Anyway they were all sweet students and great listeners. Ms. McKinney was there with her class and 2 other classes—I’m sorry, I didn’t get the other teachers’ names. We had a great time talking together about books – they had questions about how long it takes to make a book and do I get to choose the photos inside the biographies.

Medusa sans her snakes talks to students at Southern Wells Ele.

Medusa sans her snakes talks to 2nd graders at Southern Wells Ele.

I explained that it took me longer to write the first book because I had so much to learn. The other books went faster. And no, I don’t get to choose the photos – the publisher emails them to me and I write captions for them that appear in the book.

Then I spoke to the school’s 4th graders, thanks to the invite from teacher Brittany Atkins. They were a great group also with more great questions. I love talking to kids about books!

Speaking to students at Southern Wells Elementary School.

Speaking to students at Southern Wells Elementary School.

Do you know of a school that could use an author visit? I’m still scheduling several visits for the end of the year and into next year. Please contact me at xxxkjreusser@adamswells.comxxx (remove the x’s to prevent spam). I’d love to hear from you regarding an author visit. My goal is to encourage as many children as possible to read! Their success in life depends on it!

Austin Is Fan of Hephaestus, Greek of Forge


Austin loved reading my book about Hephaestus, Greek god of forge.

Austin loved reading my book about Hephaestus, Greek god of forge.

I love it when students review my books. Here is a review of my book on the Greek god Hephaestus by my friend

It was a great book about a Greek God that was rejected by his mother. And then he started crafting things from pins to tables. Then his mother wanted him to make something that trapped her but for the rest of the book you read it to belive it.

Great review, Austin! I’m glad you were intrigued by the story the Greeks made up about Hephaestus, the god of the forge.

If you are a student or librarian, would you consider writing a review about one of my books? You may email your photos and reviews to me xxxkjreusser@adamswells.comxxx (remove the X’s that are there to prevent Spam).

Please recommend that your local library order these books from Mitchell Lane. I also have 2 new books published by Purple Toad Publishing Www.purpletoadpublishing.net.
[/caption]Big Time Rush published by Purple Toad. Big Time Rush published by Purple Toad.
Big Time Rush biography
(ISBN 9781624690105 Ebook ISBN 9781624690297
Big Time Rush is a Beacon Biography and is offered as part of a seven-book series.).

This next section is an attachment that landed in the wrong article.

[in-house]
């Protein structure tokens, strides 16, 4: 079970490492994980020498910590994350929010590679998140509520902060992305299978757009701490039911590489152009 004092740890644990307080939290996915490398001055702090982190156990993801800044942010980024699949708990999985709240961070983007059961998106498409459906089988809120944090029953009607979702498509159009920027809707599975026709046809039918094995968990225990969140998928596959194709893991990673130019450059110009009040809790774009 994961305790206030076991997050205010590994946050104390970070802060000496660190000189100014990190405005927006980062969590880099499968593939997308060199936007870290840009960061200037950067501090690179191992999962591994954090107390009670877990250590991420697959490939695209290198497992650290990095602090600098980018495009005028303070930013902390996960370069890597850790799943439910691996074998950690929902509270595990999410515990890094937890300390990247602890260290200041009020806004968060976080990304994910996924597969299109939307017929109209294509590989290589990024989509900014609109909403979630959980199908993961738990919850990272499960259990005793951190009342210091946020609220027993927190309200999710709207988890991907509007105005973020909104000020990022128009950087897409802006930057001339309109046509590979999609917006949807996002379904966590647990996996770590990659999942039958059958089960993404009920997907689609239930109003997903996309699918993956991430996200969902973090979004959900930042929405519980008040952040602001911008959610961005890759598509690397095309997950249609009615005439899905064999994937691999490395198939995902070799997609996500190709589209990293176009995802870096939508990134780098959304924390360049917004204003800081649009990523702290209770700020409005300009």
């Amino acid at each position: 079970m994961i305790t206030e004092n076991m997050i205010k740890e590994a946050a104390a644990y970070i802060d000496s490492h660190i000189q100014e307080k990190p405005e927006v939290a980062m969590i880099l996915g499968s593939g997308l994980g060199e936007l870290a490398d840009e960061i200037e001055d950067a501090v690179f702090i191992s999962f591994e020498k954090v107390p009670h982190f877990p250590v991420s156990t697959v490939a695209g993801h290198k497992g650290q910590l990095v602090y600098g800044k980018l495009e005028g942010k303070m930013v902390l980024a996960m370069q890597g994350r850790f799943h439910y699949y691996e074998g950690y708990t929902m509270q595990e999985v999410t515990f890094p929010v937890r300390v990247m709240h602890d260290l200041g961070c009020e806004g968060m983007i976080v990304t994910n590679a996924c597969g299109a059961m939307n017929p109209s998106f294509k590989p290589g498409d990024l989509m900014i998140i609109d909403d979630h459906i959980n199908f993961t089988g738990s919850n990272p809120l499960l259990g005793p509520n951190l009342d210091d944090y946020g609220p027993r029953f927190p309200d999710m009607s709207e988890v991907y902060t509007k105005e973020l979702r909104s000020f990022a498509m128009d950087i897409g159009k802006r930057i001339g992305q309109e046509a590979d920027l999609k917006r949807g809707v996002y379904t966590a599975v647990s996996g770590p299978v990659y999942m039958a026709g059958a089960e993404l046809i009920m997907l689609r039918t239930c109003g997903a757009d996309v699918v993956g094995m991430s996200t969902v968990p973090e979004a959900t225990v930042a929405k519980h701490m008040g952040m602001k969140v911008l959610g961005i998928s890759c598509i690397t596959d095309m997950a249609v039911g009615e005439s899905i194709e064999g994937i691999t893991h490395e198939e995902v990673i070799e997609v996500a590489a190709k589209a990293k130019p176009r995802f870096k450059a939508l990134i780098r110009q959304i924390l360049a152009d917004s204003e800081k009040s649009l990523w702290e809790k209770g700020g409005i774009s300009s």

Now You're Cooking: Cuba published by Purple Toad. Now You’re Cooking: Cuba published by Purple Toad.
and Now You’re Cooking: Cuba.
(ISBN 9781624690402 Ebook ISBN 9781624690419
This title is offered as part of a five-book series.)

They are all library-bound, full-color and beautiful!
If you have an Amazon account, you may post reviews there, on http://www.Goodreads.com and Barnes & Noble’s website.


Want to get students to read? Invite Medusa!

OES Meyer Em 04-14DSCN2981OES Meyer Em 04-14 Hades

I’m not too proud to pull out all of the stops to inspire kids to read. That includes wearing a head full of snakes—rubber snakes, that is!

As the author of 3 books on Greek gods – Hades, Hephaestus, Hermes, I’ve decided to create one of the creepiest characters in Greek mythology to tell kids about them—Medusa!

Her story of having a passel of snakes instead of hair always made me cringe. That’s just the reaction I’m hoping for from kids because I know they’re listening and they love creepy things!

It took 2 hours to sew 12 or so rubber snakes to a black skull cap but worth every minute as I talked with fourth graders last week at Ossian Elementary School for Young Author Day. Wearing a peach-colored flowing gown my beloved mother-in-law wore at our wedding, I talked in a what-else-but-creepy voice to the classes of Emilie Meyer and Beth Mallery.

Their kids were attentive and interested and it was a joy to speak to them.

I felt right at home with my snake hair as the teachers had also dressed up as book characters. Ms. Meyer was Pinkalicious which also looked pretty.

I’m available to introduce my 11 books to students at schools, libraries, groups, even Skype visits would work!

Please contact me xxxkjreusser@adamswells.comxxx (remove the X’s which are put there to evade Spammers)

What are you doing to inspire your child/student to read? Nothing is more important to their success in life than the ability to read!

Middle Schooler Loves Reading about Greek God Hades!

Frank Ava 02-14
When I spotted Ava, a 7th grader at my school, reading my book on the Greek god Hades, I asked her
a) if she liked the book (Yes!)

b) if she would take a form to her parent to sign which would give me permission to take a photo of her reading my book and post it on my blog.

She agreed, her parent signed the form and here is a photo of Ava reading the book! I appreciated Ava’s and her family’s support for allowing us to work together to tell more people about my book on Hades, published by Mitchell Lane.